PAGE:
Terry Pratchett

Terry Pratchett

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(The Book of Going Forth)

Copyright © 1989 by Terry and Lyn Pratchett

Book I

The Book of Going Forth
Her singing always cheered him up. Life seemed so much brighter when she stopped.



The major Guilds policed the city with more thoroughness and certainly more success than the old Watch had ever managed, and it was true that any freelance and unlicensed thief caught by the Thieves’ Guild would soon find himself remanded in custody for social inquiry reports plus having his knees nailed together*.

* When the Thieves’ Guild declared a General Strike in the Year of the Engaging Sloth, the actual level of crime doubled.

Now that he didn’t have a body to importune him with its insistent demands the world seemed full of astonishments, but unfortunately among the first of them was the fact that much of what you thought was true now seemed as solid and reliable as marsh gas. And also that, just as he was fully equipped to enjoy the world, he was going to be buried inside a pyramid.

When you die, the first thing you lose is your life. The next thing is your illusions.



People needed to believe in gods, if only because it was so hard to believe in people.



Book II

The Book of the Dead

Perhaps, he thought, there is life somewhere else. On the stars, maybe. If it’s true that there are billions of universes stacked alongside one another, the thickness of a thought apart, then there must be people elsewhere.

But wherever they are, no matter how mightily they try, no matter how magnificent the effort, they surely can’t manage to be as godawfully stupid as us. I mean, we work at it.

Dunnikindiver: a builder and cleaner of cesspits. A particularly busy profession in Ankh-Morpork, where the water table is generally at ground level, and one which attracts considerable respect. At least, everyone passes by on the other side of the street when a dunnikindiver walks by.
The clothing these two wore would between them have covered a small saucer. And this was odd, because the net effect was to turn them into two attractive and mobile pieces of furniture, as sexless as pillars. Teppic sighed with the recollection of women in Ankh-Morpork who could be clothed from neck to ankle in brocade and still cause a classroom full of boys to blush to the roots of their hair.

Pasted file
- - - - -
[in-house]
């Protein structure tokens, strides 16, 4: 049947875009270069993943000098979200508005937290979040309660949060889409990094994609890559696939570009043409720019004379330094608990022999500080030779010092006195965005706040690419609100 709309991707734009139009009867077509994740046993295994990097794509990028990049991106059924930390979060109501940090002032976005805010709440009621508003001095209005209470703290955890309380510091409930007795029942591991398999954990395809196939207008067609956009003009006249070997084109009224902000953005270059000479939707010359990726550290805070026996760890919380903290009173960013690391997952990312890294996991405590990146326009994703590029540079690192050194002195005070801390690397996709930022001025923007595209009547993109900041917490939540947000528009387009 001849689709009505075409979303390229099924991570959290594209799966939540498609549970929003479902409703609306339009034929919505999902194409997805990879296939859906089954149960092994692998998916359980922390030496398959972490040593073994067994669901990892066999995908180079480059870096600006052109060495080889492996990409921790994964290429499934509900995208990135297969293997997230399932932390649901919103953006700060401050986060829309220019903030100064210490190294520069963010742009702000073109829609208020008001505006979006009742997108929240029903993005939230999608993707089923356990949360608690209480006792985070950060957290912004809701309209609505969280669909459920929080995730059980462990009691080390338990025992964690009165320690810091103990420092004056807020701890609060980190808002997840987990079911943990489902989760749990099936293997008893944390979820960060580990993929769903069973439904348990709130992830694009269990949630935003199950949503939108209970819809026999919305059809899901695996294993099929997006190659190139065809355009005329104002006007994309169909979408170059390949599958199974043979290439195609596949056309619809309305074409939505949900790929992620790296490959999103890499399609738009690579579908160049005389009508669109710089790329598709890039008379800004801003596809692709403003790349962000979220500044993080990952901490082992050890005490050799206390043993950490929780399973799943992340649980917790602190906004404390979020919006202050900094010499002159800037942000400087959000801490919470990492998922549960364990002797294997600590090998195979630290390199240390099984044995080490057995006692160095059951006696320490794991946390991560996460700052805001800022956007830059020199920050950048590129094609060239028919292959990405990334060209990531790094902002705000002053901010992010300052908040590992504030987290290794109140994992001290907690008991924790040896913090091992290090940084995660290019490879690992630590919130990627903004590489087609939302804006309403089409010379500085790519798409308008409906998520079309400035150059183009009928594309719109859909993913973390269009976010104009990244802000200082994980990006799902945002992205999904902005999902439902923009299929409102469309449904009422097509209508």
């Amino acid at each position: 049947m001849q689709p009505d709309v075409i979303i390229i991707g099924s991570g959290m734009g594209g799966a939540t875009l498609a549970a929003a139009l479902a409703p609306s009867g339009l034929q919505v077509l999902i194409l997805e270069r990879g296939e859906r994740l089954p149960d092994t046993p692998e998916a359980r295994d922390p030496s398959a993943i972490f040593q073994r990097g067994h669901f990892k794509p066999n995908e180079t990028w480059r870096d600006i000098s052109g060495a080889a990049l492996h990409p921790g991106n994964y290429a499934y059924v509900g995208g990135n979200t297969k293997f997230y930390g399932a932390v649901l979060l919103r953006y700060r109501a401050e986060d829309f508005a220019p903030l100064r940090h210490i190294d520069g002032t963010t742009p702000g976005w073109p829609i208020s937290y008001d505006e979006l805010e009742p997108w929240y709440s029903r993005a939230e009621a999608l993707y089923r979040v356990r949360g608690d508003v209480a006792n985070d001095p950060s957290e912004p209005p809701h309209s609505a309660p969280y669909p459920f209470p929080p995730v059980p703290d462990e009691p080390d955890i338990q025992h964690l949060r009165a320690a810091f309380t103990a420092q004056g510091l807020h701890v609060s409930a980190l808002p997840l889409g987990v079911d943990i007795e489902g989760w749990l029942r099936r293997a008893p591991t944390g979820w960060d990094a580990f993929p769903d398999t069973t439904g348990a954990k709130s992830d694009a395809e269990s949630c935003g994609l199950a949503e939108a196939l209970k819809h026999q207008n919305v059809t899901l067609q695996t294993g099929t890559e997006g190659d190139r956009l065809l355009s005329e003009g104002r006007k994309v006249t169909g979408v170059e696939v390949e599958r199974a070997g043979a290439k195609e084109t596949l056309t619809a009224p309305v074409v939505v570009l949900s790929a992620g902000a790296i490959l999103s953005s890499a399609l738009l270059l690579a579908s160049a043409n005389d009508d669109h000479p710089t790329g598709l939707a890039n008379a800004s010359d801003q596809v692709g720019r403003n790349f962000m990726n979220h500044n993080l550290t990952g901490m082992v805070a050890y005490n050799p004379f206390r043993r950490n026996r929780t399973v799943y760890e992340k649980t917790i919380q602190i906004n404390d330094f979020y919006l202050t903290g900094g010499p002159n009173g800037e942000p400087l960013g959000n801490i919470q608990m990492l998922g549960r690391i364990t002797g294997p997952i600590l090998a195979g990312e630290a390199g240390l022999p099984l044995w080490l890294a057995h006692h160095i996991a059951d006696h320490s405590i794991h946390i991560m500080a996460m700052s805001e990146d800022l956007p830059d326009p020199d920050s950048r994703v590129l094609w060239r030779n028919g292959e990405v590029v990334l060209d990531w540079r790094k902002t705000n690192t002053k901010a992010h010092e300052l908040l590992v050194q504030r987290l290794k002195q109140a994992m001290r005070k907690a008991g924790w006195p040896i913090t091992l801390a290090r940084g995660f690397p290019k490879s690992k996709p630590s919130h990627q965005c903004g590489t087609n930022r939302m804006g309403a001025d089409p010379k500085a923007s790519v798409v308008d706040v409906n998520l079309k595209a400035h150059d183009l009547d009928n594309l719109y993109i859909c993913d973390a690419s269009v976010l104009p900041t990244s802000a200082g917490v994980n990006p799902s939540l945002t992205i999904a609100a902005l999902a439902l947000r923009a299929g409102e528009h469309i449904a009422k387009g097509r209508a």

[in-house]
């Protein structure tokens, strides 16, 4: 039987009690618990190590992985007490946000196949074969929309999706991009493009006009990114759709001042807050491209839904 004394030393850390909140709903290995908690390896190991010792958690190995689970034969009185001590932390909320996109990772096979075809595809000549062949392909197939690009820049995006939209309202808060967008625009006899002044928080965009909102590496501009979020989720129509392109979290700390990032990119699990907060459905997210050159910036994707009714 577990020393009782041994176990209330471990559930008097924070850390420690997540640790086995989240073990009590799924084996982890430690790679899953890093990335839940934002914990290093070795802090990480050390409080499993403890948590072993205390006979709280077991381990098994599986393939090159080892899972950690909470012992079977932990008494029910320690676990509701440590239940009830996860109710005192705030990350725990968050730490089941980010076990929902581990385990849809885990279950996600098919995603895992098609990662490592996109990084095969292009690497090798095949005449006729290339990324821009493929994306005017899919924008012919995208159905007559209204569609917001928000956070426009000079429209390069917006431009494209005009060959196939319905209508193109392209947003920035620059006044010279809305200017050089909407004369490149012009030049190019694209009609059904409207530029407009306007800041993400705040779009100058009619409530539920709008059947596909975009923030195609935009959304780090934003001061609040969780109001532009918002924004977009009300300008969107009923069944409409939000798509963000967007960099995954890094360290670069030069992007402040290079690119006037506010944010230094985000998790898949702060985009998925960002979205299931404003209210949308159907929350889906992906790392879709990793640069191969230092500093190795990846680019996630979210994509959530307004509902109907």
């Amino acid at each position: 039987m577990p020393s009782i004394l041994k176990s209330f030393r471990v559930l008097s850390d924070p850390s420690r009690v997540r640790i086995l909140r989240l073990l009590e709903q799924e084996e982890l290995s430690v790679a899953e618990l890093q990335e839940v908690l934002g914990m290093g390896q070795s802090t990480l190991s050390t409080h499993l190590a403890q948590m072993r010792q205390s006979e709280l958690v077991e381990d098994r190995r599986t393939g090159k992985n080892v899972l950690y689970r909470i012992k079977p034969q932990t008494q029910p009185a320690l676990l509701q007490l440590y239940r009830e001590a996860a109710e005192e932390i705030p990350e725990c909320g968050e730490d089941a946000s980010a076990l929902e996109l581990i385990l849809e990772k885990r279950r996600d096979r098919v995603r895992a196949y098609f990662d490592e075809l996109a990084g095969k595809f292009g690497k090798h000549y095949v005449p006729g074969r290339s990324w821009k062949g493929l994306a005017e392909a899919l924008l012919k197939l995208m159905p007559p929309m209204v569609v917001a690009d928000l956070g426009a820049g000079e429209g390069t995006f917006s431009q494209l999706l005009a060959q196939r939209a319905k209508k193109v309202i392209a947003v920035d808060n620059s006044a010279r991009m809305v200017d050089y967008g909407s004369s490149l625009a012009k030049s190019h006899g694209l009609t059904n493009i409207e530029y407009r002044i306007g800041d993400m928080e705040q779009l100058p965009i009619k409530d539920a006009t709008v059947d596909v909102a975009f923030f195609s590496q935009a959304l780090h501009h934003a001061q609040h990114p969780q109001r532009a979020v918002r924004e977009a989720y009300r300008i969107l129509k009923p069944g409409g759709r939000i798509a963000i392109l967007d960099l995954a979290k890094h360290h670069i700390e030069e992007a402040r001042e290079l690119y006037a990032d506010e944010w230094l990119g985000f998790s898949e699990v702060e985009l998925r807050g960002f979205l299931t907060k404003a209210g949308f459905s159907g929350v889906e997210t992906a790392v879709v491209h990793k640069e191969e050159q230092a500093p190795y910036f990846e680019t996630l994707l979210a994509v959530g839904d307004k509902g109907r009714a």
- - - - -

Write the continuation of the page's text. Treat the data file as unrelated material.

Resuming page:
They are so much brighter that they soon realized that the most prudent thing any intelligent animal can do, if it would prefer its descendants not to spend a lot of time on a slab with electrodes clamped to their brains or sticking mines on the bottom of ships or being patronized rigid by zoologists, is to make bloody certain humans don’t find out about it.



He was a religious man. It was a great comfort knowing that the gods were there. It was knowing they were here that was the terrible part.



Book III

The Book of the New Son

‘They have a new Tyrant every five years and they do something to him first.’ He hesitated. ‘I think they ee-lect him.’

‘Is that something like they do to tomcats and bulls and things?’


‘You know. To make them stop fighting and be more peaceful.’

Teppic winced. ‘To be honest, I’m not sure,’ he said. ‘But I don’t think so. They’ve got something they do it with, I think it’s called a mocracy, and it means everyone in the whole country can say who the new Tyrant is. One man, one—’ He paused. The political history lesson seemed a very long while ago, and had introduced concepts never heard of in Djelibeybi or in Ankh-Morpork, for that matter. He had a stab at it, anyway. ‘One man, one vet.’

‘That’s for the eelecting, then?’



No-one is more worried by the actual physical manifestation of a god than his priests; it’s like having the auditors in unexpectedly.



These men are philosophers, he thought. They had told him so. So their brains must be so big that they have room for ideas that no-one else would consider for five seconds.



‘We just prefer to, er, avoid paperwork wherever possible. You know? We don’t like people to have all the worry of having to know everything we do.’



‘This is a dream. I can’t tell you anything you don’t know yourself.’



‘Well, criminal’s a dirty word, know what I mean?’ said the little ancestor. ‘I’d prefer entrepreneur.’



Battle elephants were the fashion lately. They weren’t much good for anything except trampling on their own troops when they invariably panicked, so the military minds on both sides had responded by breeding bigger elephants.




Book IV

The Book of 101 Things A Boy Can Do

It is now known to science that there are many more dimensions than the classical four. Scientists say that these don’t normally impinge on the world because the extra dimensions are very small and curve in on themselves, and that since reality is fractal most of it is tucked inside itself. This means either that the universe is more full of wonders than we can hope to understand or, more probably, that scientists make things up as they go along.



The trouble with gods is that after enough people start believing in them, they begin to exist. And what begins to exist isn’t what was originally intended.

Man was never intended to understand things he meddled with.



‘I knew the two of you would get along like a house on fire.’ Screams, flames, people running for safety . . .

text checked (see note) Mar 2005

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